On September 26, 1945, 24 days after Imperial Japan’s representatives signed the surrender on the deck of the USS Missouri before General Douglas MacArthur, Emperor Hirohito left his palace and called on MacArthur, then transitioning into his new role as Supreme Commander of Allied Powers (SCAP) in Japan. Wearing a top hat and Western-style suit, Hirohito’s visit was unprecedented for a Japanese ruler. It signaled the vastly changed relations of power in East Asia after the United States led the Allies to victory in the region. During the emperor’s meeting in Tokyo with MacArthur, captured in an unforgettable photograph, Hirohito evidently took responsibility for his country’s actions in World War II. This likely saved him from later facing trial for war crimes with other members of the Japanese elite.
What MacArthur and the Truman Administration envisioned for the occupation of Japan was also unprecedented. They devised ambitious plans to transform the country—plans built around the two key principles of Democratization and Demilitarization. And they did not brook any delays in implementing them.
Some US planners and policymakers, ignorant of Japanese history, believed they were creating democracy in Japan ex nihilo. They were deeply mistaken. In fact, Japan had adopted its first constitution in 1889 during the Meiji Era (1868-1912). Although modeled on the authoritarian constitution of Otto von Bismarck’s Germany, it did establish a parliamentary system and provided the basis for a struggle within Japanese politics for civil liberties. Liberals and leftists prosecuted this struggle vigorously over the next four decades. As Japan industrialized in this period, a new working class also emerged. With this Japanese proletariat came unionization battles, the formation of a socialist party, and later, after the Bolshevik Revolution, the establishment of a communist party. These parties posed a vital challenge to the imperialist camp in the country. The subsequent Taishō Era (1912-1926) saw major democratic gains. Most significantly, in March 1925, the Japanese Diet (parliament) passed a Universal Manhood Suffrage Act.
The repression which started in the late Taishō period and metastasized rapidly after Hirohito’s ascension of the Chrysanthemum Throne in December 1926 reversed the progress in democratization. Right-wing ultra-nationalism and the dominance of the armed forces set Imperial Japan on a disastrous geopolitical course after 1930.
The Initial Post-surrender Policy that MacArthur as Supreme Commander (and this title perfectly captured his almost unlimited authority) executed, starting in October 1945, looks all the more astonishing when one sees the longer context of the battle for freedom and equality in Japan. This was a democratic revolution from above.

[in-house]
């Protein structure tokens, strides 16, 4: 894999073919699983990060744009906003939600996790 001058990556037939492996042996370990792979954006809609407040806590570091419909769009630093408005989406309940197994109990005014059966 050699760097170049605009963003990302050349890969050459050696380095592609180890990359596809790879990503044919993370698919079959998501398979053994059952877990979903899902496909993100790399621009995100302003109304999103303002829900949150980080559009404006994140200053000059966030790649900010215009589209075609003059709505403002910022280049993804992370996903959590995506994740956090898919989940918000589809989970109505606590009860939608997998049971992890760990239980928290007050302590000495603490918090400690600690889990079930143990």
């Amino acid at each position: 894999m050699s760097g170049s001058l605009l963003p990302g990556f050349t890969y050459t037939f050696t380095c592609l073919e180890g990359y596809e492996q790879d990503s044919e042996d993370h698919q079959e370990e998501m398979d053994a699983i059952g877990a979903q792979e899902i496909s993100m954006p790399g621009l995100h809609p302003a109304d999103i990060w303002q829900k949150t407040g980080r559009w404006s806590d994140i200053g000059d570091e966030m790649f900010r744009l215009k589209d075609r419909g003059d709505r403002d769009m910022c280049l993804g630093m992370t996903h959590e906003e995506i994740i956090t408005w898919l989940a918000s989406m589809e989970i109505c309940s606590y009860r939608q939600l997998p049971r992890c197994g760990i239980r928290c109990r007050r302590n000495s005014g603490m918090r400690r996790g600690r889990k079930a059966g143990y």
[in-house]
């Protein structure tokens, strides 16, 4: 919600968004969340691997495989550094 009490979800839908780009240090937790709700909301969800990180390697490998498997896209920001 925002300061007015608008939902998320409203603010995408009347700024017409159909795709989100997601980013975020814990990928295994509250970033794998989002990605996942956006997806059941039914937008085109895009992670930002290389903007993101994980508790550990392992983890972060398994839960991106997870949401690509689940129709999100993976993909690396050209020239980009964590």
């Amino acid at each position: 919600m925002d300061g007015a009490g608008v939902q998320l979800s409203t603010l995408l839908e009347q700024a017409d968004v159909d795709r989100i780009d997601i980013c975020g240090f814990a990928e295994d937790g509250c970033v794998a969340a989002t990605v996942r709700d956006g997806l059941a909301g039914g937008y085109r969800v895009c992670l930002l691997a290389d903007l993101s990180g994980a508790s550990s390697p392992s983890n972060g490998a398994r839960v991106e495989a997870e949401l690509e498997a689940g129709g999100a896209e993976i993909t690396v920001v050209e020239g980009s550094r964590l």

Only a week after MacArthur’s meeting with Hirohito, the general issued his “civil-liberties directive.” First, it abolished the 1925 Peace Preservation Law, legislation which had been used to arrest and imprison thousands of leftists. Restrictions on freedom of the press and freedom of assembly were lifted. American occupation officials dissolved, too, the dreaded Special Higher Police (also known as the Thought Police), originally founded to combat the radical Left, and removed the head of the Home Ministry and Japan’s national police agency. Thus, the old security apparatus disappeared just as the Japanese people saw a massive opening up of the public sphere. Perhaps the most surprising action MacArthur took was the release of political prisoners, including high-profile members of Japan’s formerly banned Communist Party. Outraged, the Cabinet, led by the aristocratic Prince Naruhiko Higashikuni, recognized for his earlier opposition to war with the United States (Hirohito had appointed him as head of government in mid-August 1945), protested this measure. Nonetheless, the prisoners, including Tokuda Kyuichi, the chairman of the Communist Party, were freed. Higashikuni, with his entire Cabinet, resigned on October 9.
Hardly deterred, MacArthur promptly met on October 11 with the new premier, Shidehara Kijūrō. Kijūrō had once been a central figure in Japanese diplomacy during the 1920s and an opponent of an aggressive foreign policy. MacArthur informed him of his latest, even more momentous directive. Japan would need a new constitution. Among the freedoms it would guarantee, Kijūrō was told, was women’s suffrage. Among other aspects of the October 11 order were the right of Japanese workers to organize, to strike, and to demand collective bargaining. Control over the economy by a powerful oligarchy had to be dramatically curtailed. MacArthur also demanded a program of land reform that benefited small farmers at the expense of the old landowning class. However, he did push to retain the emperor, a move that angered many of his American peers.
As John Dower remarked, “the American regimen cracked open the authoritarian structures of the old society in a manner that permitted unprecedented individual freedoms and unanticipated forms of popular expression to flourish.” Yet should we not regard this democratic revolution (and I have only touched on its early moments) as more a revival of the hopes and aspirations of the most progressive elements of Japanese society from the Meiji and Taishō periods? Moreover, it took support from within Japan for MacArthur’s reforms to ensure they were not viewed merely as victors’ justice. Put more bluntly, Japanese men and women rallied to the democratic polity decreed by the United States, a political system which has now endured for several generations.